Wednesday, August 30, 2017
Book Review: 'Eleanor Oliphant Is Completely Fine' by Gail Honeyman
Eleanor Oliphant is a thirty-year old woman whose horrendous childhood left her scarred physically and emotionally. She spends her weekdays as a finance clerk at a graphic design company in Glasgow, and drinks herself to sleep on the weekends. Her clothing is unfashionable, she has appalling social skills, and her colleagues openly deride her. Eleanor is the narrator of Gail Honeyman's splendid character study about a pathetic and depressed individual who tries to hide her psychological pain behind a façade of indifference. She asserts, "I have always taken pride in managing my life alone."
One reason that "Eleanor Oliphant is Completely Fine" is so compelling is that the heroine is educated and highly intelligent (she has a superb vocabulary, using such words as "descant," "hamartia," and "de trop" with ease). In addition, she is practical, efficient, organized, and has high standards, at least where other people are concerned. If someone has poor table manners, looks scruffy, or fails to treat her with respect, she is quick to find fault. Fate intervenes when Eleanor meets an equally awkward but extremely kind person at her firm, Raymond Gibbons, who has recently been hired by the IT department. Eleanor and Raymond strike up a friendship. They take walks, share meals, visit the sick and elderly, and develop a relationship based on mutual respect.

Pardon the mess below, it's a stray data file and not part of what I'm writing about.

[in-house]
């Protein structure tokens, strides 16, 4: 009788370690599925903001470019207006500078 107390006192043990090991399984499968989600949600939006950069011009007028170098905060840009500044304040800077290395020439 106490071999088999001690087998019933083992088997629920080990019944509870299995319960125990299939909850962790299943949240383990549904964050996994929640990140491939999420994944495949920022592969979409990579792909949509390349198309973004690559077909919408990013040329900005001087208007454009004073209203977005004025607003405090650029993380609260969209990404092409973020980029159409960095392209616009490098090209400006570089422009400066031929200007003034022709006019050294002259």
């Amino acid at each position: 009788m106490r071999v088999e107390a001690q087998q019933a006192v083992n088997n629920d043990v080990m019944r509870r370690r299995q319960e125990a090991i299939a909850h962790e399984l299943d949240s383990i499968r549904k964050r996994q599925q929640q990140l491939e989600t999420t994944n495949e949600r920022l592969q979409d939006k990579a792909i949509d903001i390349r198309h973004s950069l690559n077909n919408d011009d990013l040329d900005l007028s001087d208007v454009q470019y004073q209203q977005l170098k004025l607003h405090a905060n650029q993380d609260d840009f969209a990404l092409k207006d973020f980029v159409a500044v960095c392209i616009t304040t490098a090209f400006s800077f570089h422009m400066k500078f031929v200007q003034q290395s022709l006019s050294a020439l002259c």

Although there is a great deal of irony and humor in this book (much of it at Eleanor's expense), it is also incredibly moving. The author keeps secrets from us, and we are curious to learn what terrible experiences made Eleanor into a solitary, insecure, and closed-in adult. When the truth finally emerges, it is chilling and shocking. Honeyman wisely avoids clichés and pat solutions in this entertaining, involving, and beautifully written novel. We empathize with Eleanor as she embarks on a journey of self-discovery. "Eleanor Oliphant is Completely Fine" is a bittersweet story about a damaged individual who has "a lot of things to work through" if she hopes to emerge from her self-imposed isolation.
Editor's note: This review was written by Eleanor Bukowsky and has been reposted with permission. Like what you read? Subscribe to the SFRB's free daily email notice so you can be up-to-date on our latest articles. Scroll up this page to the sign-up field on your right.